The electric commercial vehicle market is on an upswing. If 2022 is any indication of what’s to come in the next few years, chances are you’re also in the market to buy an electric car. We reached out to Avery Pennington, owner and operator of four locations of Mr. Electric, to see what homeowners need to consider when purchasing an electric car.
What are some things to consider when it comes to bringing home an electric car?
We like to do a site visit to figure out whether it will be simple or complicated. If there’s an existing electrical panel in the garage, the charger can be installed there. If the panel is in the house, then we have to evaluate all the possibilities. How old is the panel? Is it already overloaded? Could we install a sub-panel? It’s not always an easy answer because the amount of time to charge a car depends on the usage and efficiency of the plug. So, we assess the house and can recommend chargers. Level 2 is the most reasonable option.
What are all the charging options?
Level 1 is the base level using a standard 120-volt wall plug. It can take up to 24 hours for a full charge. Level 2 uses a 240-volt outlet and is up to 15 times faster than a Level 1. It can fully charge in about 8 hours. A 240-volt outlet, like used for a clothes dryer, requires an electrician to install a dedicated circuit and is an efficient option for home charging. Level 3 is the quickest way to recharge using a DC fast charger (direct current) at 480+ volts, but this option is only available for commercial/public use.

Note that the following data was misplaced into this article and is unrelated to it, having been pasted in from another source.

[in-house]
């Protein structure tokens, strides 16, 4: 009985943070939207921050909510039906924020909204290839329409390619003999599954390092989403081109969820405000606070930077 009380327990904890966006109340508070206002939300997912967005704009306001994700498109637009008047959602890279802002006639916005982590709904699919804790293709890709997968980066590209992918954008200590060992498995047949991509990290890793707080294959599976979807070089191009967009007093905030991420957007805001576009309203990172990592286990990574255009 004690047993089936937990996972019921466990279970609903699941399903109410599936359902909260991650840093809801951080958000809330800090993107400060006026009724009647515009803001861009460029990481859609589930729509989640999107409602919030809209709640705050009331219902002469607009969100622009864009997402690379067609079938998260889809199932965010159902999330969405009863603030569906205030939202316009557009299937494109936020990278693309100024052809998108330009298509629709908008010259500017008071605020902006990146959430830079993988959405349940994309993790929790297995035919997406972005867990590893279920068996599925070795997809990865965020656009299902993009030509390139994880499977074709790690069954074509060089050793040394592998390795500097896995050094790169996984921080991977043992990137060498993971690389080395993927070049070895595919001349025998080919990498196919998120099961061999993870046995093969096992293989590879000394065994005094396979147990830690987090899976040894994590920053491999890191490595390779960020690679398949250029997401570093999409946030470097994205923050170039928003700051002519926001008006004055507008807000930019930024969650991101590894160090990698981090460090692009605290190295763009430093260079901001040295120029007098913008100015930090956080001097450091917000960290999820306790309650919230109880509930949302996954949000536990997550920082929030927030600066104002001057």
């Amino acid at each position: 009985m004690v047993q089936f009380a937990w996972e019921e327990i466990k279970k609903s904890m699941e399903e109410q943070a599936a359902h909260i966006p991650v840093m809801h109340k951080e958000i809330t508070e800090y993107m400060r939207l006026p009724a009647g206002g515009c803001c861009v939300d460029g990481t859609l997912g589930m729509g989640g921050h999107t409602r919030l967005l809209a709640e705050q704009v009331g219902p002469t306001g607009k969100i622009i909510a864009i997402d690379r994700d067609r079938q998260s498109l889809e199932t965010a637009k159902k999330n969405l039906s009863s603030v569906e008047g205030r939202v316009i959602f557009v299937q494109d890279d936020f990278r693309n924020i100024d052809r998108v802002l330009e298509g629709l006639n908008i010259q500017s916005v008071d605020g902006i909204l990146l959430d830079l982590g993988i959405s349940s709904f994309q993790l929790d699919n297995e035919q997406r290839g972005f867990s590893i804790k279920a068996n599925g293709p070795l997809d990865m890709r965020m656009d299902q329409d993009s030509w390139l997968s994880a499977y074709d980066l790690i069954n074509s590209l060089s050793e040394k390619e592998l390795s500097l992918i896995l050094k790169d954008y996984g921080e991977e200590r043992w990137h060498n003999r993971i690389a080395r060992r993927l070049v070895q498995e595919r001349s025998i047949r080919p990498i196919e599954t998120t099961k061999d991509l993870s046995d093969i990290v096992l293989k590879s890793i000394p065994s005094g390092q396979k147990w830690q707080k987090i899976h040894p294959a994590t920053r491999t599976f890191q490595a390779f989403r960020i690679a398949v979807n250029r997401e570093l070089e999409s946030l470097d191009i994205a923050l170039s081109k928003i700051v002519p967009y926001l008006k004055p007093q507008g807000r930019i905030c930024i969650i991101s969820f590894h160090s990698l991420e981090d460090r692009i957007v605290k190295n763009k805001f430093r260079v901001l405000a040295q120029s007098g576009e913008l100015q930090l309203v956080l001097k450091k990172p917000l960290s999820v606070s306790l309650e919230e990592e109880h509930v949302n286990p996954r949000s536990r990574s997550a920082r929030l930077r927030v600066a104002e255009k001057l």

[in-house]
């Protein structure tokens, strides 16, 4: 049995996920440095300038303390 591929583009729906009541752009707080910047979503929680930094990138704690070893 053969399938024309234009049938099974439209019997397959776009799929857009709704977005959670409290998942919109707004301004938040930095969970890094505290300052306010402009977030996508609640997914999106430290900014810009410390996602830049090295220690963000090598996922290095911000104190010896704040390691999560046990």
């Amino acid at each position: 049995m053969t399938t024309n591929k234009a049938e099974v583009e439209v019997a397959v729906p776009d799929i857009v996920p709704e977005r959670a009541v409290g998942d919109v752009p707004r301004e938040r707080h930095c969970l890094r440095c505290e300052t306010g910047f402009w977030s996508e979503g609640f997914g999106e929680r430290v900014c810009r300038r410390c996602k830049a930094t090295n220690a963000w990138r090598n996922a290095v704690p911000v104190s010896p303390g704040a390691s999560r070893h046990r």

How long does a charge last?
Miles per charge primarily depends on battery size in kWh (kilowatt hours). The largest electric car battery is 100kWH, which can provide more than 300 miles per charge in some models. Currently, most electric car batteries will give you about 200 miles per charge.
Are there any safety concerns?
Old electrical panels are a concern. If the house was built in the last 10-20 years, it’s doable, but if the panel is 50 years old, we won’t add more pressure to it. We have a lot of experience with upgrading homes for electric cars. We can do a free safety check while we’re there to evaluate the home. There is a dispatch fee to evaluate the home for an electric car, but we’ll check the rest of the house while we’re there. Some providers might have tunnel vision on a light switch or something and not pay attention to the whole system, but we spend hours every day discussing how to take time to do a thorough inspection of the home and explain our concerns to the customer. We often get asked, ‘What would you do?’ and my reply is always, ‘I would do as much as I could without taking food off the table.’ We’re not trying to run anyone into the ground, but we want their home to be safe. It’s a significant system in the home and there is a lot of room for failure.
For more information, or to schedule a consultation, visit MrElectric.com/knoxville.